Silenced: The Radio Murders
In the early 1990s, investigative journalist Ana Arana ’81JRN began reporting on a string of assassinations — all involving radio broadcasters — in Miami’s Little Haiti neighborhood. The killers were never found. Now, in a new podcast, Arana and cohost Oz Woloshyn revisit this chilling cold case and attempt to untangle a complicated web of conspiracy, cocaine trafficking, and political upheaval.
Welcome to Your Fantasy
Chippendales, a male dance troupe founded in Los Angeles in 1979 by Indian immigrant Steve Banerjee, is best known for its iconic striptease performances and for hosting raunchy girls’ nights out. In the 2021 series Welcome to Your Fantasy, historian Natalia Mehlman Petrzela ’00CC joins coproducers Nicole Hemmer ’10GSAS and Neil J. Young ’08GSAS to look beyond the franchise’s muscle and mullets and expose a shocking tale of fraud, murder, and American hustle culture.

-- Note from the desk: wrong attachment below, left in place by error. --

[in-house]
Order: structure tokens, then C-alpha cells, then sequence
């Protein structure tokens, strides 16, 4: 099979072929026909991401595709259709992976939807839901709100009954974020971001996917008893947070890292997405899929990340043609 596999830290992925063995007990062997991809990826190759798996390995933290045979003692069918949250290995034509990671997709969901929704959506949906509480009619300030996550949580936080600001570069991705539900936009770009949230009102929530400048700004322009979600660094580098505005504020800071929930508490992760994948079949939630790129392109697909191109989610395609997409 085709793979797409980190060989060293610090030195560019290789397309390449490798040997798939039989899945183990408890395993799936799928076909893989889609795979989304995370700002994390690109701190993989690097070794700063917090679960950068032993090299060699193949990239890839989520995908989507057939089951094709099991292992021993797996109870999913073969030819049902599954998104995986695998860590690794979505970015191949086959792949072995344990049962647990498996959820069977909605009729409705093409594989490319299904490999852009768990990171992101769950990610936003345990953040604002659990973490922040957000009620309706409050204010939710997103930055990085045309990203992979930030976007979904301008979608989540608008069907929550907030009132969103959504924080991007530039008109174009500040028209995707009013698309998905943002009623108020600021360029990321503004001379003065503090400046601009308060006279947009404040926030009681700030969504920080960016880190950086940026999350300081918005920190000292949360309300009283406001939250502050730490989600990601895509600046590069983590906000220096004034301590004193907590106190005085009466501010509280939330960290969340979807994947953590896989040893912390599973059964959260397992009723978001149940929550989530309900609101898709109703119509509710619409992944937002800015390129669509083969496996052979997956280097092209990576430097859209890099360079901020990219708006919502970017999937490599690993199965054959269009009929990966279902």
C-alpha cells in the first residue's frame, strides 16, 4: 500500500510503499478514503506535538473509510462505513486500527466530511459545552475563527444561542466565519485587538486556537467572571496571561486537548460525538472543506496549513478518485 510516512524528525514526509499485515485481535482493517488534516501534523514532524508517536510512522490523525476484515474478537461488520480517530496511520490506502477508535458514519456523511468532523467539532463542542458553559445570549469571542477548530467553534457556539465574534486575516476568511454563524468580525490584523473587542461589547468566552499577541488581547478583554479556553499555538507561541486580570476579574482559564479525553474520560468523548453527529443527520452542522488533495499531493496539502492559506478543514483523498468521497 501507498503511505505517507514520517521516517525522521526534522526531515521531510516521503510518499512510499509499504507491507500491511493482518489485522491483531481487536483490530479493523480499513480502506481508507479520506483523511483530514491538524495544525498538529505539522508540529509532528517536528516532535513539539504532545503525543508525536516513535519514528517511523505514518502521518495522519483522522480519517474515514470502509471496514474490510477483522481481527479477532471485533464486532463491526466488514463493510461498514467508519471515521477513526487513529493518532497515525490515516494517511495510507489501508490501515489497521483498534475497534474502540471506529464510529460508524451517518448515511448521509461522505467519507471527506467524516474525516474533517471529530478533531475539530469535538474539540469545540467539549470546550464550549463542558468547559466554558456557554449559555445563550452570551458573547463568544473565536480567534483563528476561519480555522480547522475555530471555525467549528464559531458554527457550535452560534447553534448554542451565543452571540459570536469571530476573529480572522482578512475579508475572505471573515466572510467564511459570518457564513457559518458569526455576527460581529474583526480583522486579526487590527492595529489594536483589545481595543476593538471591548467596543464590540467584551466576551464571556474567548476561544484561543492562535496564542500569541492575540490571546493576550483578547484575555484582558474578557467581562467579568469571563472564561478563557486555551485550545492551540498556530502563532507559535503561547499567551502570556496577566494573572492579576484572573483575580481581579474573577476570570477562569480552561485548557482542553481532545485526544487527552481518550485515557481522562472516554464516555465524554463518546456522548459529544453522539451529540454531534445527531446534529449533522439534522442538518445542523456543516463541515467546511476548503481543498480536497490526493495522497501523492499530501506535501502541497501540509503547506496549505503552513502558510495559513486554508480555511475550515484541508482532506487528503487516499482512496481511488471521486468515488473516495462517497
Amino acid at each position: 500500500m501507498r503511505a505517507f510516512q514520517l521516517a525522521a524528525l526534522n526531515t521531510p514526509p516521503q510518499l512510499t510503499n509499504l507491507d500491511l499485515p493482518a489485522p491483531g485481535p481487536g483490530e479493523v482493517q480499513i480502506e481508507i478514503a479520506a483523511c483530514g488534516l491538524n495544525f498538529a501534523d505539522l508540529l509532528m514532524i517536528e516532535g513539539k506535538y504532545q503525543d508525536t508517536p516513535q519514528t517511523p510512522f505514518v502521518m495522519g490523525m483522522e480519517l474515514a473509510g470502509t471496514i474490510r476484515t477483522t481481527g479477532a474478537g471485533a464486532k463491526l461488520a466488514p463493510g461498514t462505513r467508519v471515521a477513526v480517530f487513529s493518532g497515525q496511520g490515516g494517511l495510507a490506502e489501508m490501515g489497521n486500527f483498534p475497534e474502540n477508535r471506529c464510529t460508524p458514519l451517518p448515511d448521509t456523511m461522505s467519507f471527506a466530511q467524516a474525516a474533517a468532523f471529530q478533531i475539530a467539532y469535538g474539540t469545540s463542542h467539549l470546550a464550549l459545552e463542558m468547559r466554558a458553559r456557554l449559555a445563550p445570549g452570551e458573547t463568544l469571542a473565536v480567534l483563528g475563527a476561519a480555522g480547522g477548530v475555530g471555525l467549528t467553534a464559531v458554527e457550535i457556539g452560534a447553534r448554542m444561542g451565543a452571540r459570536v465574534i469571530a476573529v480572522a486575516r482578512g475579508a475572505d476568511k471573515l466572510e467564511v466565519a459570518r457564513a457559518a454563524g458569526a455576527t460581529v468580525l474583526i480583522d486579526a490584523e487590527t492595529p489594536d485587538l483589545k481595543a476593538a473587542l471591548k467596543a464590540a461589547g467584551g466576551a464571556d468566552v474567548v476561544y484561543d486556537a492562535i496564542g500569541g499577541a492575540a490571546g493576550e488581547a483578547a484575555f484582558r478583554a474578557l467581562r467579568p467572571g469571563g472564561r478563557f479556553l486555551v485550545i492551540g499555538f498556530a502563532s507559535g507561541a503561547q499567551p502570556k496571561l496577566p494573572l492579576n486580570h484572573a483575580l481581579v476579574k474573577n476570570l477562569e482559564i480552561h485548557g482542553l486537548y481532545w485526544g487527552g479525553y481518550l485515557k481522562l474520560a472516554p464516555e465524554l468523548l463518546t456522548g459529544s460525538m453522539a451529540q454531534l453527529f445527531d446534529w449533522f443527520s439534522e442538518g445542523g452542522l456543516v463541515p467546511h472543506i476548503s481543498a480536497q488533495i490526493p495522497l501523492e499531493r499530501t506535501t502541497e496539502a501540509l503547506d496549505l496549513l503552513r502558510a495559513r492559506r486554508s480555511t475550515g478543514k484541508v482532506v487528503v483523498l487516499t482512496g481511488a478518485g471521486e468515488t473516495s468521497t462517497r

Wind of Change
Did the 1991 single “Wind of Change” by West German rock band the Scorpions help take down the Soviet Union? The song, released between the collapse of the Berlin Wall and the official end of the USSR, became a massive hit across Europe and an anthem for the end of the Cold War. Over eight episodes, New Yorker journalist Patrick Radden Keefe ’99CC travels the world to investigate a strange rumor that the power ballad was actually written by the CIA.
Drunk Women Solving Crime
Taylor Glenn ’01SW, an American comedian and writer based in London, cohosts this British comedy series advertised as a “true-crime podcast with a twist … of lime.” Glenn, along with Hannah George and Catie Wilkins, invite their myriad guests to share encounters with minor “crimes” — everything from personal slights to awkward situations — and also discuss more serious cases from the headlines.
Mother Country Radicals
In the 1970s, the Weather Underground, a far-left militant group spearheaded by Bernardine Dohrn and Bill Ayers, declared war on the US government and shocked the public by inciting riots, committing arson, and bombing public buildings. The activists’ son, Zayd Ayers Dohrn ’06GSAS, a playwright and professor who was born while his parents were hiding from the FBI, tells the complicated story of their radicalization and interviews his mother about the group’s motivation and legacy.